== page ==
Low appraisals are happening more frequently this year because low inventory is putting upward pressure on pricing. In most residential single-family unit sales, they’re basing pricing on comparable sales data, otherwise known as comps. The comps they’re using have already closed, so it’s historical data. As inventory is lowered and prices increase, the data is months old, so it isn’t justifying the higher price. The appraisers will keep up with the market but only at a conservative rate, which could lead to appraisal shortfalls, or low appraisals.
You have four options if you receive a low appraisal:
1. Either party can walk away. The earnest money can return to the buyer, and no deal happens. That’s always an option in an Oklahoma real estate commission contract.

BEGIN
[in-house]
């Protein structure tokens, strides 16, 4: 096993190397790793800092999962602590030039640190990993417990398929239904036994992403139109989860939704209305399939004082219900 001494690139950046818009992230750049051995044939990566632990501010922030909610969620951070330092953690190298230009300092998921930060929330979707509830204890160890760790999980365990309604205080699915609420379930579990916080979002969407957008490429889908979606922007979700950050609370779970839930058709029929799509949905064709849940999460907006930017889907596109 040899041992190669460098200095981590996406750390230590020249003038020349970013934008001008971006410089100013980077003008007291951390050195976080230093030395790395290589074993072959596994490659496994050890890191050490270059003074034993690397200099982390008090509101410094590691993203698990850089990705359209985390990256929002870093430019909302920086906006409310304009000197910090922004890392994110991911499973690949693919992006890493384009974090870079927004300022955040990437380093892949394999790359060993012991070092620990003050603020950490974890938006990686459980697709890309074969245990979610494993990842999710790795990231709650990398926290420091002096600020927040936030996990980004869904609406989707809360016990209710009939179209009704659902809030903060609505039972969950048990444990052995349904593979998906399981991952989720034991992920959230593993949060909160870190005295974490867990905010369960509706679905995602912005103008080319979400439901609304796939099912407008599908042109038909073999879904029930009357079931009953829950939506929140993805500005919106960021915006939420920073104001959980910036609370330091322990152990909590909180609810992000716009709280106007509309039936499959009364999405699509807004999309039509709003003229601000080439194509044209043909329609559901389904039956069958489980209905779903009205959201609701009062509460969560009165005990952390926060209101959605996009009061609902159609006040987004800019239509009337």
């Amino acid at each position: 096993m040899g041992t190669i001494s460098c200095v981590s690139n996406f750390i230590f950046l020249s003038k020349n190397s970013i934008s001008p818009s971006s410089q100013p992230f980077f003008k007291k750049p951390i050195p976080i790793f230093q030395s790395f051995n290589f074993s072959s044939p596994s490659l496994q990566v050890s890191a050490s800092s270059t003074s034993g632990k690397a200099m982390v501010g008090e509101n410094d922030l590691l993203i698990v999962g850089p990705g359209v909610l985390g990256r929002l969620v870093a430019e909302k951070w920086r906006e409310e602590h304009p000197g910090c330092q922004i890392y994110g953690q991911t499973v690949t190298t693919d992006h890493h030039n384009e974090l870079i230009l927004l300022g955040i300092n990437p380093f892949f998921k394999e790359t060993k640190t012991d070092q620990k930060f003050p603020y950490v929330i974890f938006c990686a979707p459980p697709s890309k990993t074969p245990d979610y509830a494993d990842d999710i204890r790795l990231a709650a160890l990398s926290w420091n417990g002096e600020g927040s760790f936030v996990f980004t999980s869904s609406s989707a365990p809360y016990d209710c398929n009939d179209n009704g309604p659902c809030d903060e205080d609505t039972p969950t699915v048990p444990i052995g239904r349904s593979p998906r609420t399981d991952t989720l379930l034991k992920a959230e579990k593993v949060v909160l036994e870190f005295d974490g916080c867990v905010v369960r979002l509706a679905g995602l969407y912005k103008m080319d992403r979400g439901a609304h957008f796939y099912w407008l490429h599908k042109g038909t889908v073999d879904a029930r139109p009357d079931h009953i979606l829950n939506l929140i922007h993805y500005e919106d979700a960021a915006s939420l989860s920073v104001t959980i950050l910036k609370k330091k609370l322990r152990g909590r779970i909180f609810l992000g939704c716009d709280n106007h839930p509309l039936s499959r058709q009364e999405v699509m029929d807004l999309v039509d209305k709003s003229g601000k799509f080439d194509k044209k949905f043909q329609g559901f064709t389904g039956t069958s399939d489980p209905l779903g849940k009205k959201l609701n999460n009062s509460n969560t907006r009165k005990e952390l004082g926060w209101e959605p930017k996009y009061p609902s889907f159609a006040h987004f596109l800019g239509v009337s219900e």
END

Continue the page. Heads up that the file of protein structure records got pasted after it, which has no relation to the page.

2. The buyer can bring cash to cover the difference. If they’re putting 20% or more down, it may not even affect their loan amount to cover the distance between the appraisal and purchase price.
3. The seller can lower the price to the appraised value. This generally happens when the buyer doesn’t have enough cash to cover the difference.
4. The buyer and seller can meet in the middle. Maybe the buyer only has a few thousand extra dollars, so the seller can come down some of the way. You can bridge the gap to get the deal done.
Issues like this can always arise, which is why we always recommend you work with an experienced, educated real estate agent to guide you through the process, whether you’re a buyer or seller.
If you have further questions about low appraisals or anything else concerning real estate, reach out via phone or email today. I would love to help you.